The season from November through February typically is an ideal time for polar bears at the Cincinnati Zoo & Botanical Garden. The weather is cold and snow sometimes falls. Bundled up zoo visitors eagerly approach the polar bear exhibit expecting to see bears actively playing in the icey cold water where they appear to be enjoying themselves immensely. However, in November and December visitors may not see as many polar bears as they have come to expect. During the fall and early winter seasons, the female bears are given access to dens during the day in case they are pregnant and want to begin exhibiting nesting behavior. Therefore, if you don’t see a bear in the under water viewing area, don’t be disappointed. It could be that the bear is in her den preparing to give birth. CREW scientists analyze the hormones in fecal samples of polar bears and try to determine which bears at our nation’s zoos are possibly pregnant. Although the tests are still not definitive because hormone values in pseudopregnant (false pregnant) and pregnant bears appear similar,the data can be used to determine which bears might be carrying cubs. Fortunately, one of our bears falls into this category. Due to climate change and the loss of arctic sea ice, polar bears are now threatened with extinction, so we need all the polar bear cubs we can produce. Keep your fingers crossed that our bear is truly pregnant this year and not just pseudopregnant!
November 15, 2010 5 Comments
Beginning October 1, a team of Zoo Volunteer Observers (ZVO’s) will monitor Nikki on video screens in our CREW facility, as we get closer to her due date. The ZVO’s will be on duty from the time keepers leave at night until they come back to work in the morning. The video feed from the camera goes directly into a digital video recorder so the keepers and the CREW scientists can review the footage.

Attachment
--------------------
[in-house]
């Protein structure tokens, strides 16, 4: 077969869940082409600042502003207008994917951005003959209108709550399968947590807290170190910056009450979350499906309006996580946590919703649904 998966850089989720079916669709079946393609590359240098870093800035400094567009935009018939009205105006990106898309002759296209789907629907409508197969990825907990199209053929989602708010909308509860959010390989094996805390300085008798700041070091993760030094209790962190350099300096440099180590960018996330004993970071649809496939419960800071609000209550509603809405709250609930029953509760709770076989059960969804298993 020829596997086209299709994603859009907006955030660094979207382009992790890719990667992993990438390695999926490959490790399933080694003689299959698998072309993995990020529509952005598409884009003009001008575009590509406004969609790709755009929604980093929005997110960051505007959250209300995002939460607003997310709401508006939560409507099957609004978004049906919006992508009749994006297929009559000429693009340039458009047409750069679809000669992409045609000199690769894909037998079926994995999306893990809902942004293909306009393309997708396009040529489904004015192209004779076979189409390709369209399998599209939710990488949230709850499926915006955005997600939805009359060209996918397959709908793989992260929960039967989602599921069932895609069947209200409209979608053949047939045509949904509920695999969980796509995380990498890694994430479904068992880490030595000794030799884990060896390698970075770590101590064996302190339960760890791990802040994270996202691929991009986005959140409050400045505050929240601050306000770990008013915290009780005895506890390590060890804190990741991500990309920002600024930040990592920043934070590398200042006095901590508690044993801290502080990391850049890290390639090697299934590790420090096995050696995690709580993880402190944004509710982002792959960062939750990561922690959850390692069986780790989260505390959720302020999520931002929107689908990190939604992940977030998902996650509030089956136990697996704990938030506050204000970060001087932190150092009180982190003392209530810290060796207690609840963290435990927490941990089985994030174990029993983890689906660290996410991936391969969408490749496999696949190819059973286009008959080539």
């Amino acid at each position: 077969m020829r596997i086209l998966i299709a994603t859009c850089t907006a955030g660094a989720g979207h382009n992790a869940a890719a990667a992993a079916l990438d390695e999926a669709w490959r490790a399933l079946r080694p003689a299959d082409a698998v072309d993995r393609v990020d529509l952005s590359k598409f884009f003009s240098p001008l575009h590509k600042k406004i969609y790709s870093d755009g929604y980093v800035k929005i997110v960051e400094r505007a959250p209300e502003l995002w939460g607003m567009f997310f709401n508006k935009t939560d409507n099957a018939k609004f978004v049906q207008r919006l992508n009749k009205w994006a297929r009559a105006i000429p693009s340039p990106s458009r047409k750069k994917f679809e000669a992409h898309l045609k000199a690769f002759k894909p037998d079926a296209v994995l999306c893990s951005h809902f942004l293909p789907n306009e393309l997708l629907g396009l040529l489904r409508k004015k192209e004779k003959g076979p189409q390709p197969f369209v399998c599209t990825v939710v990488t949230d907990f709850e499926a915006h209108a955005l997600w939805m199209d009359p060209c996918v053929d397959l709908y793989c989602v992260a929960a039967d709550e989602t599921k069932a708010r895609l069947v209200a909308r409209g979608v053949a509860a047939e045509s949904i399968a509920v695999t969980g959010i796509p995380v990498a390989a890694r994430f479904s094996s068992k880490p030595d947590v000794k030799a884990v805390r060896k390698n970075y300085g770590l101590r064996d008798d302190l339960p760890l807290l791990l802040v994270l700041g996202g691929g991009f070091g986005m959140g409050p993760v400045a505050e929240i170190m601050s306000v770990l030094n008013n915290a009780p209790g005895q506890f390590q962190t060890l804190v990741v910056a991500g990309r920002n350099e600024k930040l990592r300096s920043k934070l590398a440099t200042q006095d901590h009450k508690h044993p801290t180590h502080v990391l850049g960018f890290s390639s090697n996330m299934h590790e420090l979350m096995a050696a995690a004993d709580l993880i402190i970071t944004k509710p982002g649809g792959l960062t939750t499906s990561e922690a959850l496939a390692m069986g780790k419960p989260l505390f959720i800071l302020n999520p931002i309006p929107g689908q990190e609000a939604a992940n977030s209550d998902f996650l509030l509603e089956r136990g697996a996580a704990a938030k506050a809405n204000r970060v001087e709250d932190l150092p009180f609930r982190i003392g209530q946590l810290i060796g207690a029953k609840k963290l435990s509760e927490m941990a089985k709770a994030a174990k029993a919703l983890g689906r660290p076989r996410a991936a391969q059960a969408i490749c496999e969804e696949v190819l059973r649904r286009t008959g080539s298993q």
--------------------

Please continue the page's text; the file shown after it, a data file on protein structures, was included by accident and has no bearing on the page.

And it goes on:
All eyes will be on Nikki!
In addition, like all expectant parents, we have had to baby proof the rhino barn in preparation for Nikki’s calf. Indian rhino calves weigh somewhere between 88 to 140 pounds at birth and can stand within 30 minutes of being born. While generally wobbly at first, Nikki’s calf will soon be steady, on its feet, and busy exploring. We can’t wait!
Just as human babies sleep in a crib to stay safe, we had to modify Nikki’s bedroom so it would be safe for her calf. Our maintenance department made play-pen type bars to fit in between the already existing bars of Nikki’s stalls. This way, the little calf can’t wander out and will stay safe and secure with mommy.
A big shout out to our maintenance department for helping us get ready for Nikki’s baby!
Now, should we paint the rhino barn pink or blue?
September 29, 2010 No Comments
Like most pregnant women in late summer, Nikki can be found lounging in her private pool daily as her pregnancy comes to an end. At 4,100 pounds, you can easily imagine the weight water’s buoyancy takes off Nikki’s aching bones.
Indian rhinos are the most aquatic of the five rhino species, so Nikki would normally enjoy dips in her 40-inch-deep pool. The water is more appealing than usual when she’s carrying a 100+ pound rhino calf! And, with temperatures outside reaching record highs in Cincinnati, and the pool set to a cool 55-60 degrees, Nikki finds herself spending more and more time in the soft waters of her hideaway.
Beginning October 1, Nikki will no longer have access to her pool, due to her approaching due date, but for now you can stop by the Zoo and see Nikki daily, lounging by the pool and counting down the days to her due date.
What was your favorite way to stay comfortable during pregnancy?
September 9, 2010 2 Comments